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Shaved Women - Self Titled [Ektro Records - 2012]

St. Louis, Missouri, is a city that peaked 75 years ago and has been slowly dying ever since. Part of this is because the city is independent from the county and for the most part can’t get the funding it needs to rebuild and become a place where young families would actually choose to live. There is very little public transportation and therefore it requires cars to get around, and very little of the culture and nightlife don’t depend on this. In the summers, it is one of the most humid and stifling places in the United States, while in the winter it is subject to typical Midwestern weather, which means sub-zero wind chills and, for a few weeks at least, lots of snow. Ultimately, St. Louis is not a place that fosters creativity, and in fact on many days of the year it just feels like there is nowhere to go and no way to get there. It also suffers from a constant identity crisis, stuck between North and South, and its colleges tend to be bright blue areas in a sea of stagnant red. With Chuck Berry as an icon, a history of blues, a culture of country, and a younger generation steeped in hip hop, St. Louis is not known for modern rock; no significant bands, whether mainstream big sellers or influential indies, have ever come from there.
 
It certainly has never had a bustling hardcore punk scene. The loudest bands came from L.A.; the noisiest ones from Chicago; the most political from D.C. But it certainly makes sense why St. Louis might make somebody angry. Shaved Women (perhaps named after the Crass song) are certainly hardcore and they’re certainly angry. And while they don’t have much to say about St. Louis in particular, they do seem to be frustrated by where they are, so much so that they repeatedly lament they “can’t get out” of their “Every Day Life” and that “it starts again” as that misery runs in “Circles.” Throw in additional titles like “Same in the End” and “Always There,” and it’s obvious what Shaved Women are feeling.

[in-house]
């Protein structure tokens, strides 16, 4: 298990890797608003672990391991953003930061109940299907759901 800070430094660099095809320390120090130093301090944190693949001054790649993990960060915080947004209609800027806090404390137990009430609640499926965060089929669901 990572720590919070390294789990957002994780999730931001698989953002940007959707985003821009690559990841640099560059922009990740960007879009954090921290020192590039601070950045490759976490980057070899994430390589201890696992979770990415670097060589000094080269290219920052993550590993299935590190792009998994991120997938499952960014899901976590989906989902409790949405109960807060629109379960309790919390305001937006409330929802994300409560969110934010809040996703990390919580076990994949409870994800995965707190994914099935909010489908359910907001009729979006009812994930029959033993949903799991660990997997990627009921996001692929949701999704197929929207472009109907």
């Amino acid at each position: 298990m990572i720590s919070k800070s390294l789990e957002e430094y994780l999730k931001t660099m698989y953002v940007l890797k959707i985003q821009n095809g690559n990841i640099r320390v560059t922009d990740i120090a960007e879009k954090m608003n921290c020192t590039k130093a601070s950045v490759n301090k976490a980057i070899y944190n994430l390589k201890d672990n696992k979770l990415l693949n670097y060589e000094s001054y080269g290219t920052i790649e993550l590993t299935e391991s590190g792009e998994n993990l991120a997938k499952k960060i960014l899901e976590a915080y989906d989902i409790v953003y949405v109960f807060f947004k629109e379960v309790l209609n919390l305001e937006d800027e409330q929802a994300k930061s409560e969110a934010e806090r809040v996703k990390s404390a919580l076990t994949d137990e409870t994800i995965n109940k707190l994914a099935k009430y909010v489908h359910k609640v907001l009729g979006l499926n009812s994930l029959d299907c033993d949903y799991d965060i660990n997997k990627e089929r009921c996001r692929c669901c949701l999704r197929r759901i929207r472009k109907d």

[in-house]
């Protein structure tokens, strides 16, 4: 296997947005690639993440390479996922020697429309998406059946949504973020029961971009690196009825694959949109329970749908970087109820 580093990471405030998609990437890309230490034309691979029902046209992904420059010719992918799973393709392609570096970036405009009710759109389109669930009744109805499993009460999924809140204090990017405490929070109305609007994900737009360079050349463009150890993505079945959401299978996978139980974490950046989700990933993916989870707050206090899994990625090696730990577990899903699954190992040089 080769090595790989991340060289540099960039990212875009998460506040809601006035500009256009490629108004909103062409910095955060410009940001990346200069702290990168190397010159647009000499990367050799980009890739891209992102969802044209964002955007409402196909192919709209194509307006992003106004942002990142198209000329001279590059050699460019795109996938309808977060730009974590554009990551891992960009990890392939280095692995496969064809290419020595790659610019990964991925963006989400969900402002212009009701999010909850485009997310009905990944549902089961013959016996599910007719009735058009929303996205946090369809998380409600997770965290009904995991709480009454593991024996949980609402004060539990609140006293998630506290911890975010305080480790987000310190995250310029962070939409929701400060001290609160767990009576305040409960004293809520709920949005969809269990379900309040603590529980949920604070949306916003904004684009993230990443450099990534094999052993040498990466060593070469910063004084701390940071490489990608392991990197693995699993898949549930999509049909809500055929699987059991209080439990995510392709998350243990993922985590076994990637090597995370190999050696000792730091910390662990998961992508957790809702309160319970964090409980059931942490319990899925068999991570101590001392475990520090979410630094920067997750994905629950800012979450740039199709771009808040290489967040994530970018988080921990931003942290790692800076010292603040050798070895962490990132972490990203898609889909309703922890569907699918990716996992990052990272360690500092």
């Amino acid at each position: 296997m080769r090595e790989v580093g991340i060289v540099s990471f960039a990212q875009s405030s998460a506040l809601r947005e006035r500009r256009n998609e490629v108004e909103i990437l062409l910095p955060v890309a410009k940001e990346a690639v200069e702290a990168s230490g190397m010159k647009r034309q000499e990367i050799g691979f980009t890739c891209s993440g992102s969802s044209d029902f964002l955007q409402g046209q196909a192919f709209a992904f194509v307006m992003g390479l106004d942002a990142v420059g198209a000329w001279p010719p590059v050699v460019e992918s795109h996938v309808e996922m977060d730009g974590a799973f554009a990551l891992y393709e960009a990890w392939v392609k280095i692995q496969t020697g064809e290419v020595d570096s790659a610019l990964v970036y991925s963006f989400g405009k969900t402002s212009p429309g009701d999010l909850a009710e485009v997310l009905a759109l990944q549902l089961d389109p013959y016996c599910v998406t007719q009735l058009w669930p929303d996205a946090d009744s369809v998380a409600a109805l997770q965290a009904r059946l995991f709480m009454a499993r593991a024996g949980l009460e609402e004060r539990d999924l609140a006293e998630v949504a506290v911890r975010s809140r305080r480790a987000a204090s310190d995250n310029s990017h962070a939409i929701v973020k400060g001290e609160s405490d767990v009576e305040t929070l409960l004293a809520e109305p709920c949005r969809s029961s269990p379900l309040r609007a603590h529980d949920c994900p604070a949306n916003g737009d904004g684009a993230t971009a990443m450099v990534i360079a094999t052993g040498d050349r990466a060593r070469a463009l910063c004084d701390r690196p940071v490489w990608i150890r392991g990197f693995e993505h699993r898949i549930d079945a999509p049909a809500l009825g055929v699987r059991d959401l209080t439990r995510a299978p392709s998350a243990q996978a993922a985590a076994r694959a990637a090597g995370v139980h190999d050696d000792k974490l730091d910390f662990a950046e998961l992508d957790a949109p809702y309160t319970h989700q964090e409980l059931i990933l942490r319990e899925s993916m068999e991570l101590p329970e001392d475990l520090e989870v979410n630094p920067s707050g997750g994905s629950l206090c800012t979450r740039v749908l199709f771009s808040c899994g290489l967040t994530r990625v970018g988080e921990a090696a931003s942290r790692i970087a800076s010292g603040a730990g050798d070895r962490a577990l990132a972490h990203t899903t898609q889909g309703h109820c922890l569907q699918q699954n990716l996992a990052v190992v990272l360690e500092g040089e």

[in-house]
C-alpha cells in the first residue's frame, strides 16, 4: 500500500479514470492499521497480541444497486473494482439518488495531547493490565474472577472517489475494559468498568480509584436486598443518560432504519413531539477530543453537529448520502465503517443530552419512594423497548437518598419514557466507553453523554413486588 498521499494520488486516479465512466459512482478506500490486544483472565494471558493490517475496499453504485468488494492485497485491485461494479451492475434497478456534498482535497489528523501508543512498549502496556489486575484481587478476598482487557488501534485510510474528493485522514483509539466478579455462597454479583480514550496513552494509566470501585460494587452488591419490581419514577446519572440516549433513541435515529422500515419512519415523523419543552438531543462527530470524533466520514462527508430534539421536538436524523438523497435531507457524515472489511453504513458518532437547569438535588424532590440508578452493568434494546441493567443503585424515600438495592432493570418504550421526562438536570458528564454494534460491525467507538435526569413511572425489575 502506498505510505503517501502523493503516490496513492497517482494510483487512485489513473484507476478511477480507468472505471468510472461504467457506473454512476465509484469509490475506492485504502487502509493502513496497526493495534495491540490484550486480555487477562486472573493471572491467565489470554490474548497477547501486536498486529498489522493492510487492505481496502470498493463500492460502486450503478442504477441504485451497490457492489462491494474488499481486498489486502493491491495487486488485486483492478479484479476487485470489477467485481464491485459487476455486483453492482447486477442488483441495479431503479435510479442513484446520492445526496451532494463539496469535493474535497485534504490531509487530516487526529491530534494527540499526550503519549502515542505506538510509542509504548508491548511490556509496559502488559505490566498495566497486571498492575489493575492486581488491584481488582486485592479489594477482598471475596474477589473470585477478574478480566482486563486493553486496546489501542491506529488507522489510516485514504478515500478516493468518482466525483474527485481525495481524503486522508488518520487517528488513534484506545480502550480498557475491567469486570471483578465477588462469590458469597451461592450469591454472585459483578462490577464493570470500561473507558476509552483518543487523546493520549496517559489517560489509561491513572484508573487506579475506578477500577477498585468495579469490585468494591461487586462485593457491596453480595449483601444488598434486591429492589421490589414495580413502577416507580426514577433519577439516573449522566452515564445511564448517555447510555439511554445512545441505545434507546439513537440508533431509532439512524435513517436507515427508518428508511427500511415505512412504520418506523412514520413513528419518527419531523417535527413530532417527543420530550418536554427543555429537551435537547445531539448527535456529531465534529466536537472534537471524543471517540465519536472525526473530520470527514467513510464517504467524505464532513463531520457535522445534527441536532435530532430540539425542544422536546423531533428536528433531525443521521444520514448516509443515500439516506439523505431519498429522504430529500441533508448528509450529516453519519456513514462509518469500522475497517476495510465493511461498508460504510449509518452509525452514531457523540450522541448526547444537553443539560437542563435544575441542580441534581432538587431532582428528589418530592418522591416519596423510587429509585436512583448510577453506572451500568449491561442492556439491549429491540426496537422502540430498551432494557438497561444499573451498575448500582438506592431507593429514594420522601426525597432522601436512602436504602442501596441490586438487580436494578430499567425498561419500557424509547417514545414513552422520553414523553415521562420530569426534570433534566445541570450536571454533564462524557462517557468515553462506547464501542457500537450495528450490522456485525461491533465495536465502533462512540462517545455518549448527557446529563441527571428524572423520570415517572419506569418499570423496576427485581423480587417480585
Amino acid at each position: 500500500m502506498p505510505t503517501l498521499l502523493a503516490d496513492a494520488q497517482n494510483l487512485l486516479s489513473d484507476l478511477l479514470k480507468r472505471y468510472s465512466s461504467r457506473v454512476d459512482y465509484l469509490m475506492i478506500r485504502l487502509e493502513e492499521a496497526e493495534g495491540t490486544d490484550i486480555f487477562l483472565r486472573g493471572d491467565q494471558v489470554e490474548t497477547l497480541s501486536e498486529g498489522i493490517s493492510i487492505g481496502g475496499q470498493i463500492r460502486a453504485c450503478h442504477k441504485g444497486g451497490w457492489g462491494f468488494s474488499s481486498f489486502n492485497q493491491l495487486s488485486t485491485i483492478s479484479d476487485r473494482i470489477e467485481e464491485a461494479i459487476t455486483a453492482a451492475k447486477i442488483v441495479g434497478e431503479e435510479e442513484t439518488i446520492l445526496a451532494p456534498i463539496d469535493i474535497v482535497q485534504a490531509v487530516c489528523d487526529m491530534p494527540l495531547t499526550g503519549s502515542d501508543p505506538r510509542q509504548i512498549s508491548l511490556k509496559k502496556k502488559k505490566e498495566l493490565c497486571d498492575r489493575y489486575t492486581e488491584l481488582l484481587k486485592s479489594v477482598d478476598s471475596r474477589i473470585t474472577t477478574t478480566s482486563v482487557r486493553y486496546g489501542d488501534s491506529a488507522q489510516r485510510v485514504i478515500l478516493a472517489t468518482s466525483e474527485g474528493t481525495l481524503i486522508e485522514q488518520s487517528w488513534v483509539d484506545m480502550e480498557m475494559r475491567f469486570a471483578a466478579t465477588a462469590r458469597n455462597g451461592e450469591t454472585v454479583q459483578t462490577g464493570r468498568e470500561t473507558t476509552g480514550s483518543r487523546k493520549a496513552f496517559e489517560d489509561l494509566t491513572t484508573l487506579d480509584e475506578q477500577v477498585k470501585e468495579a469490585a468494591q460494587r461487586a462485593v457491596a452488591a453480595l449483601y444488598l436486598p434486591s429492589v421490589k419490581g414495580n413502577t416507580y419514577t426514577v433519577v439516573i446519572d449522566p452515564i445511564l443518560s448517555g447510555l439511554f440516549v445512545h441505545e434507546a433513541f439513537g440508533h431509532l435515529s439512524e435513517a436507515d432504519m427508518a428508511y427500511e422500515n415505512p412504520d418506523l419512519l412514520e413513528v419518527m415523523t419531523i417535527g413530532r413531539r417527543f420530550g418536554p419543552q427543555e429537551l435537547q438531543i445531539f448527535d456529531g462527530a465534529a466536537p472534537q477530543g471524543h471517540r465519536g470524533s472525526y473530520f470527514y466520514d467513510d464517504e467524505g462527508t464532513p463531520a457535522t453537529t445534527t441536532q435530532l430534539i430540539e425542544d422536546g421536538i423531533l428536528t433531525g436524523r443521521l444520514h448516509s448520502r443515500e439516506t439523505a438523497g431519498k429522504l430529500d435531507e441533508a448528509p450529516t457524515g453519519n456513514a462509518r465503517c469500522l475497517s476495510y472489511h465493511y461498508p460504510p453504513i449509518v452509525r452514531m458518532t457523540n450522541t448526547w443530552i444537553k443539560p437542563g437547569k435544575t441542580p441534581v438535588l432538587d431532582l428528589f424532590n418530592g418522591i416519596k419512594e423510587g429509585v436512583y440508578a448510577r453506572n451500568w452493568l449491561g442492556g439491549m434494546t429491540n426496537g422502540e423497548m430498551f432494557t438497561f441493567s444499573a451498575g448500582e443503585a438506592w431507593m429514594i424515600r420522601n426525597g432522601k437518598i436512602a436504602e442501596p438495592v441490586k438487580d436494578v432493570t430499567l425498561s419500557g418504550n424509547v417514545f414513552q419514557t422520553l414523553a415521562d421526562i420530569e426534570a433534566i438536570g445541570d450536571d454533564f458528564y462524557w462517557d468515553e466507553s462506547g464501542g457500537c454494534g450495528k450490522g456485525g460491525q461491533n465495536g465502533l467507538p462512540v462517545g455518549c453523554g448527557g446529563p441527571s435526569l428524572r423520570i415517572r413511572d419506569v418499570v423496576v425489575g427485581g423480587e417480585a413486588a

And hardcore punk is primarily about feeling; it doesn’t always have to have something to say. Shaved Women’s debut—a reprise of earlier EP tracks rounded out with a shambolic live set—is front-loaded with its best tracks, but the whole playlist snarls with energy as the band crunches through a variety of three-chord rave-ups that offer thunder and muscle accompanied by gargled-steel-wool vocals, all made much more powerful by economic middle-fi production. Most impressive is the band’s ability to switch gears from juggernaut to swagger without warning, such as in the stuttering refrain of “Circles,” the second half of “Every Day Life,” and the blustery freakout at the center of “The Start.”
 
The live set is of primary interest to hear the same material played in its rawest form, complete with heckling. (“Fuck, yeah!” boasts an audience member after one number. “You’re all so boring!” retorts the band.) The bash-and-bash ethos of the band means that a couple of the numbers lack dynamics and clarity, especially the rendition of “Every Day Life” and the sultry sludge of the otherwise unrecorded “Static.” But it’s still fantastic to hear tracks like this in what is obviously their natural context, a room full of sweaty young people looking to thrash around to something in a moment of fleeting joy nestled amongst the angst. And in between songs, the band itself hints at greater musical joys than what hardcore typically allows: snippets of Devo’s “Jocko Homo” and that legendary Chic bassline from “Rapper’s Delight” are performed as jokey asides.
 
Hey, Shaved Women, here’s an idea... Instead of “making your mark today” by “making them all pay” and other unpleasant solutions to your anger, you should just move to Chicago. It’s a quick five hours up I-55 from St. Louis and there you can sign to Touch and Go, the label that was home to Big Black and the Jesus Lizard. Your future will seem much brighter then, and there’s lots to do in Chicago.

Rating: 3 out of 5Rating: 3 out of 5Rating: 3 out of 5Rating: 3 out of 5Rating: 3 out of 5

Richard T Williams
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